On December 14, 2011, the Regulation respecting the cap and trade system for greenhouse gas emission allowances was adopted to implement a GHG emission allowances cap and trade system based on the rules established by the Western Climate Initiative (“WCI”) . the system is scheduled to officially start on January 1, 2013 at the same time as the system being set up by the WCI. Québec, California, British Columbia, Manitoba and Ontario are all WCI members.  On that date, 75 large emitters in Québec in the industrial and electricity sectors whose annual GHG emissions equal or exceed the annual threshold of 25,000 tons of carbon dioxide (CO2) equivalent per year will be subject to the cap and required to reduce their GHG emissions.

A second compliance period will begin on January 1, 2015 and will apply to operators of businesses that import or distribute fuels in Québec that are used in the transportation and building sectors where their combustion generates 25,000 tons of CO2 equivalent or more per year. According to the information provided by the Ministry of Sustainable Development, Environment and Parks, the system to be put in place will provide companies sufficient flexibility to plan their short, medium and long-term investments in order to meet emission standards and to buy emission allowances on the market until they are ready to modernize or replace certain equipment. Those companies that will have reduced their GHG emissions below the prescribed regulatory requirement, thereby creating an allocation of emission units that is higher than what they actually emitted, shall be able to sell their excess units in the system.  During the course of 2012, participants will be able to register with the system and take part in pilot options. The adoption by Québec of the Regulation constitutes the first of two main steps towards implementing a regional North-American carbon market. The second step involves concluding of a series of recognition agreements between the different WCI partners to link their systems together. The Regulation and additional information can be consulted at: http://www.mddep.gouv.qc.ca/changements/carbone/Systeme-plafonnement-droits-GES-en.htm.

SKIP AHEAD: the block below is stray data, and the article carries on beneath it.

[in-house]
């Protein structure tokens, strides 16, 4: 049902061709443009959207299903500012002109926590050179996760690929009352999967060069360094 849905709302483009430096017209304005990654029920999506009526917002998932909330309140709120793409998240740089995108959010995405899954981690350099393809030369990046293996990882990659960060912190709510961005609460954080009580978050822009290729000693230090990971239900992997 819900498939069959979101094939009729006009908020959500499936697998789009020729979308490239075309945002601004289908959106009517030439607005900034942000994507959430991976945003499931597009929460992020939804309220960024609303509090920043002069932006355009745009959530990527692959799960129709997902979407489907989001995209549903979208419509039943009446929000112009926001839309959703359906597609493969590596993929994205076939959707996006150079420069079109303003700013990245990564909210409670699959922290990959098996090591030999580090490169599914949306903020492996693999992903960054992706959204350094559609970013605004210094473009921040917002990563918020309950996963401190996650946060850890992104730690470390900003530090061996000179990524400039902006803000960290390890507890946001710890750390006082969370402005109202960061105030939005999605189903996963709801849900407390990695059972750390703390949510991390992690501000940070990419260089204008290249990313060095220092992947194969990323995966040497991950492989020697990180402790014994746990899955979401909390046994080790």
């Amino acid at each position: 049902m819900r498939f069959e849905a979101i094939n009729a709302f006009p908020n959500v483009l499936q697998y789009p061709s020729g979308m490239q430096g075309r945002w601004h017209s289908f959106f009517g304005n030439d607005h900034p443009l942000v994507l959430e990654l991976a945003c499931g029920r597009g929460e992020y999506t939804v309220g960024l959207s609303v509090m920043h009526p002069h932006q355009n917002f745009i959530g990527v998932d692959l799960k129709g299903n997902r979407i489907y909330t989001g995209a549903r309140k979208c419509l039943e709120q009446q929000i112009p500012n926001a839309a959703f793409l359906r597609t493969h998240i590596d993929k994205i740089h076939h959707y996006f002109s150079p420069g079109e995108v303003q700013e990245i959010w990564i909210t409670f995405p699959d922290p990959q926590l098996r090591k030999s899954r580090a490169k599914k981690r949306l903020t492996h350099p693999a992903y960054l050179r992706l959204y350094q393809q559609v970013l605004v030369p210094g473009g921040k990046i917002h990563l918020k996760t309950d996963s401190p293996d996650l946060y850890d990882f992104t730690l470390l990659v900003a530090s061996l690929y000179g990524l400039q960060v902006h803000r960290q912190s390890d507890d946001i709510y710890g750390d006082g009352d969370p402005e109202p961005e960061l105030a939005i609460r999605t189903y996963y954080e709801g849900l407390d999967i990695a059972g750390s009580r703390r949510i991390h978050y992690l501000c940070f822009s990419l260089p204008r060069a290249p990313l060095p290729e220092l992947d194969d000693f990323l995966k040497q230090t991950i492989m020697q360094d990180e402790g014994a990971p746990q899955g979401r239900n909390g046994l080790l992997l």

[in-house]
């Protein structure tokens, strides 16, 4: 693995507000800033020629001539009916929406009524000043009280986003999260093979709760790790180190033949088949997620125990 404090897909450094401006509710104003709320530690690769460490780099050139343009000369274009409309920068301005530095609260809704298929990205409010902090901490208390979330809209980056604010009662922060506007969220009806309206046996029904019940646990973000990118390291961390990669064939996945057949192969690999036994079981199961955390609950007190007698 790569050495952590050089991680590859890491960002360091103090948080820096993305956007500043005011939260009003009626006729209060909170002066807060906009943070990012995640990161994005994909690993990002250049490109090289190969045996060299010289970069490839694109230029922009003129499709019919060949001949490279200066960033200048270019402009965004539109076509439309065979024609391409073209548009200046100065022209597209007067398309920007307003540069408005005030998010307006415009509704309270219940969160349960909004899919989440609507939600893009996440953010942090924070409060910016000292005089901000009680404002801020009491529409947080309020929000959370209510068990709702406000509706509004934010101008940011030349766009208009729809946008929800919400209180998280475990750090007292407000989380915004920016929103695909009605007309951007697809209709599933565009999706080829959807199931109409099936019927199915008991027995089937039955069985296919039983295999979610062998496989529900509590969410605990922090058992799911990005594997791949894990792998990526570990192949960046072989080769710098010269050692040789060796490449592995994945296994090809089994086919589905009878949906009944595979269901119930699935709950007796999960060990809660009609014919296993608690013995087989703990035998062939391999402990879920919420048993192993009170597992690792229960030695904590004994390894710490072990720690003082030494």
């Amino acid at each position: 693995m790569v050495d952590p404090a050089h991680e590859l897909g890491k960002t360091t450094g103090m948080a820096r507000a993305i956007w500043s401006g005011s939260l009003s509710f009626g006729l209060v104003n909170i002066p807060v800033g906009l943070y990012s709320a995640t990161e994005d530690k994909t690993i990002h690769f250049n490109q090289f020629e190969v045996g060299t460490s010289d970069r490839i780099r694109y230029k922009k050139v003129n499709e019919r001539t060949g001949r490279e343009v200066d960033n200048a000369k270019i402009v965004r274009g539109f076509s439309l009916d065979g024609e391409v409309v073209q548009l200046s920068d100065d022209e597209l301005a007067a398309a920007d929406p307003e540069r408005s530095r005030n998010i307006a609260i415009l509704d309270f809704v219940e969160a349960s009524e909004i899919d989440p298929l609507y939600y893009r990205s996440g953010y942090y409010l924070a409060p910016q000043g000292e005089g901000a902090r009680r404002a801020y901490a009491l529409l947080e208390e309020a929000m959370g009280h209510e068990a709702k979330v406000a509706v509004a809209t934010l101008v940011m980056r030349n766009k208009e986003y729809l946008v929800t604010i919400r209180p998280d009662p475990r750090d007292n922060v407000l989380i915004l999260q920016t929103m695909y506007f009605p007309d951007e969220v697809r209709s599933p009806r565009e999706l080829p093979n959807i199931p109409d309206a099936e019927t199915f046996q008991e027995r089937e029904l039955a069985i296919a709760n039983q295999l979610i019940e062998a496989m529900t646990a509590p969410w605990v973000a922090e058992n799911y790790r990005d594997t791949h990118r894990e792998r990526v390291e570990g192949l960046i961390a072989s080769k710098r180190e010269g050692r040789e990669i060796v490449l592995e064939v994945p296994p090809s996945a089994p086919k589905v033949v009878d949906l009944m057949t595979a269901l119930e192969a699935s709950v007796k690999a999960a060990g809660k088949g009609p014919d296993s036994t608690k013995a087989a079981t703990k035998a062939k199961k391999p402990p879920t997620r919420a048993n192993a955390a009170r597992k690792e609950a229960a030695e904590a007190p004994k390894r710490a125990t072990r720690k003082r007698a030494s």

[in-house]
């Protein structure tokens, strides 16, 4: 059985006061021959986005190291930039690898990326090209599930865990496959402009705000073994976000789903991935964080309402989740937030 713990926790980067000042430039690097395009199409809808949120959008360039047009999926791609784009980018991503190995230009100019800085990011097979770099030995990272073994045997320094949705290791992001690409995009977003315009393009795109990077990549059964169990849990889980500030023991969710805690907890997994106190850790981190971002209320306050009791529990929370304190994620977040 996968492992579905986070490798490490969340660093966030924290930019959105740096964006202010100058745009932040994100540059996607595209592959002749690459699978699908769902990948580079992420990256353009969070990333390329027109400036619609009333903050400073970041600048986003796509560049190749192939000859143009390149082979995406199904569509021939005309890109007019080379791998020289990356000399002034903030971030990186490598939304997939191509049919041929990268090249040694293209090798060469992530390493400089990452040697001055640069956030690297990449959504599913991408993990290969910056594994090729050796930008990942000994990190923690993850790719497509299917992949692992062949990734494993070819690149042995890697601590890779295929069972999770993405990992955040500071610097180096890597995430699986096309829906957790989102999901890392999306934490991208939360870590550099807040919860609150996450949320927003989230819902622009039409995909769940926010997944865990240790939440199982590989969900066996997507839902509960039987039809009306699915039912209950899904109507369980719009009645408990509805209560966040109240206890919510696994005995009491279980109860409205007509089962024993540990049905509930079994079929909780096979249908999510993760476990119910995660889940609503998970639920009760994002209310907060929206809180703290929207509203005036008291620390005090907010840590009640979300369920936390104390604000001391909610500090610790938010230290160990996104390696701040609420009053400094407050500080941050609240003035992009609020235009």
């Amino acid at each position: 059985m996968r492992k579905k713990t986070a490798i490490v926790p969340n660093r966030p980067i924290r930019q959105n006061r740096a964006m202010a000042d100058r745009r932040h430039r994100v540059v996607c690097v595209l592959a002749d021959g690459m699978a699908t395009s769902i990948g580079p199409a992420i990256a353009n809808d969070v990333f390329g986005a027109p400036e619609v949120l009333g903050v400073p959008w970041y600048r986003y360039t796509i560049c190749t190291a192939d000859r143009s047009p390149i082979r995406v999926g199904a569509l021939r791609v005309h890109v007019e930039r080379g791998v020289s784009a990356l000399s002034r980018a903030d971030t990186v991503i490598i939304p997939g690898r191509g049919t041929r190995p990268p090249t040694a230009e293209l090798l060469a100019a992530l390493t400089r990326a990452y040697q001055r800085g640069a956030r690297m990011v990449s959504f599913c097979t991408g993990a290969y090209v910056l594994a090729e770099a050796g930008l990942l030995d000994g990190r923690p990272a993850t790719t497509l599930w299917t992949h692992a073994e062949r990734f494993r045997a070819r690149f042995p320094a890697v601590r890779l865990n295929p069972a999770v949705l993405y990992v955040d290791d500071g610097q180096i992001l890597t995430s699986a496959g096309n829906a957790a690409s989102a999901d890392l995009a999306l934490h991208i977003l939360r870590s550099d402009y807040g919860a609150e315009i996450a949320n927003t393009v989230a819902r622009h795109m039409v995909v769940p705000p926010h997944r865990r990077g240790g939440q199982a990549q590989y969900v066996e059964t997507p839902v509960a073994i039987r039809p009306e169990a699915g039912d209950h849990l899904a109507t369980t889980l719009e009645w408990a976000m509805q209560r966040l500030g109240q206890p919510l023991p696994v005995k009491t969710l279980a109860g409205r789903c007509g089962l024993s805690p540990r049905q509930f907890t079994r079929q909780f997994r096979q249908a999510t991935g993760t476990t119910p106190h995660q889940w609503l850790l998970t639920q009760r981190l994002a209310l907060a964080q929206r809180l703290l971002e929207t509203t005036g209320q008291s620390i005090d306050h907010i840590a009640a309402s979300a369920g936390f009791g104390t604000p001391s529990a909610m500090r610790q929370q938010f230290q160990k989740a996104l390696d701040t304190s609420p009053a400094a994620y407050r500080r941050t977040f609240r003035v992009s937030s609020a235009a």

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Alberta

Oil Sands Information Portal open for business

On November 10, 2011, the Government of Alberta announced that it was rolling out the Oil Sands Information Portal to facilitate finding detailed information on the environmental performance of Alberta’s oil sand facilities. Searchable data in the Portal include facility-specific water use, greenhouse gas emissions, tailings pond size and land disturbance and reclamation. The Portal also includes an interactive map with real-time regional air quality information and river flow data. A downloadable data library with access to environmental impact assessments, water approvals and licences, and compliance reporting is also available through the Portal.